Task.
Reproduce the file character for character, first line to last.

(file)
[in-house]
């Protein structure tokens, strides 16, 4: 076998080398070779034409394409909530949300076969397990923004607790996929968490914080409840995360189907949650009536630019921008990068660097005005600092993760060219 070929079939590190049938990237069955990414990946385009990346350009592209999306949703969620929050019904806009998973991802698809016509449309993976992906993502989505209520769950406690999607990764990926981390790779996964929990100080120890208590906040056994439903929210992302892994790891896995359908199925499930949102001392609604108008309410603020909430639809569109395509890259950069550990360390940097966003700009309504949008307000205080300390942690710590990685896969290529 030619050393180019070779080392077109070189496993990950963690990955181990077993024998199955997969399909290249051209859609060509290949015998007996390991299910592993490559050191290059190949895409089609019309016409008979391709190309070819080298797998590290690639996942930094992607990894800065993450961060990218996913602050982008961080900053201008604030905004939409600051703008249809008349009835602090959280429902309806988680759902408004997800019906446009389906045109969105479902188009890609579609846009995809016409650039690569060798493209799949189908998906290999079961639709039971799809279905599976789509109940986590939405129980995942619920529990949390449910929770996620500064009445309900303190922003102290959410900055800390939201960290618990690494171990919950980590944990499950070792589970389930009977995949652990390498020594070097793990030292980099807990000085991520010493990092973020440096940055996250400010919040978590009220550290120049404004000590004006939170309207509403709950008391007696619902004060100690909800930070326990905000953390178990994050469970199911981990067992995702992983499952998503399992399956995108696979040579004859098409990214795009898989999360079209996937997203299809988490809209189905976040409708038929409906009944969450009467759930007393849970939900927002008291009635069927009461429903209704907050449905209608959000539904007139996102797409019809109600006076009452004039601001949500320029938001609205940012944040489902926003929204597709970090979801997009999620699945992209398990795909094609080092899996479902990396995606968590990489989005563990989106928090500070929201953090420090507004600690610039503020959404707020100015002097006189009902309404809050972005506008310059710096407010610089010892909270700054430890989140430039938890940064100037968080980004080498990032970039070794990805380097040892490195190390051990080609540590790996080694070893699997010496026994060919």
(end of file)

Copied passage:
[in-house]
């Protein structure tokens, strides 16, 4: 076998080398070779034409394409909530949300076969397990923004607790996929968490914080409840995360189907949650009536630019921008990068660097005005600092993760060219 070929079939590190049938990237069955990414990946385009990346350009592209999306949703969620929050019904806009998973991802698809016509449309993976992906993502989505209520769950406690999607990764990926981390790779996964929990100080120890208590906040056994439903929210992302892994790891896995359908199925499930949102001392609604108008309410603020909430639809569109395509890259950069550990360390940097966003700009309504949008307000205080300390942690710590990685896969290529 030619050393180019070779080392077109070189496993990950963690990955181990077993024998199955997969399909290249051209859609060509290949015998007996390991299910592993490559050191290059190949895409089609019309016409008979391709190309070819080298797998590290690639996942930094992607990894800065993450961060990218996913602050982008961080900053201008604030905004939409600051703008249809008349009835602090959280429902309806988680759902408004997800019906446009389906045109969105479902188009890609579609846009995809016409650039690569060798493209799949189908998906290999079961639709039971799809279905599976789509109940986590939405129980995942619920529990949390449910929770996620500064009445309900303190922003102290959410900055800390939201960290618990690494171990919950980590944990499950070792589970389930009977995949652990390498020594070097793990030292980099807990000085991520010493990092973020440096940055996250400010919040978590009220550290120049404004000590004006939170309207509403709950008391007696619902004060100690909800930070326990905000953390178990994050469970199911981990067992995702992983499952998503399992399956995108696979040579004859098409990214795009898989999360079209996937997203299809988490809209189905976040409708038929409906009944969450009467759930007393849970939900927002008291009635069927009461429903209704907050449905209608959000539904007139996102797409019809109600006076009452004039601001949500320029938001609205940012944040489902926003929204597709970090979801997009999620699945992209398990795909094609080092899996479902990396995606968590990489989005563990989106928090500070929201953090420090507004600690610039503020959404707020100015002097006189009902309404809050972005506008310059710096407010610089010892909270700054430890989140430039938890940064100037968080980004080498990032970039070794990805380097040892490195190390051990080609540590790996080694070893699997010496026994060919």